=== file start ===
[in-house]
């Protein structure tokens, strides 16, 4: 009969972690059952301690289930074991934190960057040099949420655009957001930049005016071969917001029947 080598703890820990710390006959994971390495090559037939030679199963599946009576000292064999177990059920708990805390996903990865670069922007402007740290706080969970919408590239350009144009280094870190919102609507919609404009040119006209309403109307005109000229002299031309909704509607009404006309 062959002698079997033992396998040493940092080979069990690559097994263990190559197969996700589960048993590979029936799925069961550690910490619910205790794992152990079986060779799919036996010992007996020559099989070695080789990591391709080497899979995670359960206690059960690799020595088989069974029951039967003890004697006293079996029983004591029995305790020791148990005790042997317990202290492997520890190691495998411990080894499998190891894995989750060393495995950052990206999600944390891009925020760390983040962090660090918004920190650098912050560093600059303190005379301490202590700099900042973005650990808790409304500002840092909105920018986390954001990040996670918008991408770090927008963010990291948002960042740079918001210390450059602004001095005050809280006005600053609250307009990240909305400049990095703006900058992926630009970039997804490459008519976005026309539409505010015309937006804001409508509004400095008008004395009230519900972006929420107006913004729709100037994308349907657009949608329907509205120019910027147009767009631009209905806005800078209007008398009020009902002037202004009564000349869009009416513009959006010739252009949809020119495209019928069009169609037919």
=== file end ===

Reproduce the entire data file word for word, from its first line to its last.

[in-house]
């Protein structure tokens, strides 16, 4: 009969972690059952301690289930074991934190960057040099949420655009957001930049005016071969917001029947 080598703890820990710390006959994971390495090559037939030679199963599946009576000292064999177990059920708990805390996903990865670069922007402007740290706080969970919408590239350009144009280094870190919102609507919609404009040119006209309403109307005109000229002299031309909704509607009404006309 062959002698079997033992396998040493940092080979069990690559097994263990190559197969996700589960048993590979029936799925069961550690910490619910205790794992152990079986060779799919036996010992007996020559099989070695080789990591391709080497899979995670359960206690059960690799020595088989069974029951039967003890004697006293079996029983004591029995305790020791148990005790042997317990202290492997520890190691495998411990080894499998190891894995989750060393495995950052990206999600944390891009925020760390983040962090660090918004920190650098912050560093600059303190005379301490202590700099900042973005650990808790409304500002840092909105920018986390954001990040996670918008991408770090927008963010990291948002960042740079918001210390450059602004001095005050809280006005600053609250307009990240909305400049990095703006900058992926630009970039997804490459008519976005026309539409505010015309937006804001409508509004400095008008004395009230519900972006929420107006913004729709100037994308349907657009949608329907509205120019910027147009767009631009209905806005800078209007008398009020009902002037202004009564000349869009009416513009959006010739252009949809020119495209019928069009169609037919």